Mental health care in the community: England

Submitted by ICN
May 20, 2020

I am a community psychiatric nurse (CPN) who works with people with long term mental health problems in Yorkshire, England.

Normally I usually have face to face contact with the people on my caseload, but the COVID-19 pandemic means I am unable to meet with my clients.

I see some of the people on my caseload every week, some alternate weeks and some less often. Whenever they are in a crisis I see them more often.

I am fortunate that I know the majority of the people I work with well and that they understand how the usual ways of working are currently not possible.

The vast majority of the people I see are supportive of this and are able to accept that the majority of our contacts are currently over the phone or by video.

I do travel to people’s homes to administer their long-acting injectable medication, and I see one other female patient who has complex needs in the building where I work: all other contacts are by phone.

I work 30 hours a week over three days, an arrangement that helps with my own stressors and improves my work/life balance.

During the pandemic, my husband continues to work part-time as a postman. I go into my work base on the one day a week when I am on call with one other member of staff: the rest of the time I work from home, where I have my own office.

I find it hard and frustrating that I do not have face to face contact with my clients. I find it difficult to assess what is happening over the phone with some people – I find it hard to reassure people and encourage them to express their emotions more if I’m not able to see them. I also understand that this is part of my own anxiety.

I am a great believer in giving people time and allowing them to discuss whatever they want, and over the phone, this seems a bit more difficult.

I do have one female client who seems to talk to me more on the phone than she does when I visit, which is interesting and, on reflection, understandable.

I miss seeing some colleagues and feel it is harder to get some support, although my line manager has been great and is accessible on the phone or email, and will meet up if necessary. I have supervision with a psychologist, and we still do this on skype, so that’s really helpful.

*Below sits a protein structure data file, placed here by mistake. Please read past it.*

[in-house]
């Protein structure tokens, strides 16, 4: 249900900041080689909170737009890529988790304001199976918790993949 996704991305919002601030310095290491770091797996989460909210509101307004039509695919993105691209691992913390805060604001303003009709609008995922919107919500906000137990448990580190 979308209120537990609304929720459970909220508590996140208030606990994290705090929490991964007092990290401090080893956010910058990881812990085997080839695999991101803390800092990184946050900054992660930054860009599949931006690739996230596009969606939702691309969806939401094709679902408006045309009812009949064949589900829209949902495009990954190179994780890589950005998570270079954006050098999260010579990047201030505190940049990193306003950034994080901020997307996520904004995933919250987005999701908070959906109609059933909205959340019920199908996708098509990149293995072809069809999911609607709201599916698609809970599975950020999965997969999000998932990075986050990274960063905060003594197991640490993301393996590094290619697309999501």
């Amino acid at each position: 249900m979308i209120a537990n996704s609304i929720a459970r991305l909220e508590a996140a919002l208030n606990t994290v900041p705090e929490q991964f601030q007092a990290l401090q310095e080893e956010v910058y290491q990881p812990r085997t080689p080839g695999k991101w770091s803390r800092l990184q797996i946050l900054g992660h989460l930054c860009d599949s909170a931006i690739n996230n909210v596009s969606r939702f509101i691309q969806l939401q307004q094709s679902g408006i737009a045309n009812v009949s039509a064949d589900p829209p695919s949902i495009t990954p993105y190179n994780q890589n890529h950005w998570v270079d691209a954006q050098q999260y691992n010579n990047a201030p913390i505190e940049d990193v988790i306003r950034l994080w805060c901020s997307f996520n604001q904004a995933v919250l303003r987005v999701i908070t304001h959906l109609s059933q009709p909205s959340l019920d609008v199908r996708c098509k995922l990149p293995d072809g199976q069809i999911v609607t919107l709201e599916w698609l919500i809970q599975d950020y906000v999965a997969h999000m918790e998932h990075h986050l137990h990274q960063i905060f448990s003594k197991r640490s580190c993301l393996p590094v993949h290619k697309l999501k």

We have a daily FACT (Flexible Assertive Community Treatment) meeting, which does allow for some discussion, but the more casual support that is normally available when everyone is working in the same building is missing.

Since these new arrangements have been in place I have become more ‘tech savvy’, which is a good thing.

I have adjusted to working from home and have good self-discipline. I get up and dressed and start work at my normal time and finish at my usual time or later. I do not have proper lunch break, but if I have five minutes to check on how my daughter is or to hang out the washing, I do.

I get frustrated when others assume that people who work from home don’t work as hard those who work in an office – I know some people don’t, but others really do. However, this situation has highlighted that some colleagues are not committed to their jobs and are taking advantage of not being closely supervised.

I had hoped that, as I was not seeing people face to face, all my paperwork would be up to date: that has not happened. I am spending a lot of time on the phone and I continue to believe that client contact remains my number one priority.

Contributor: Carol Davenport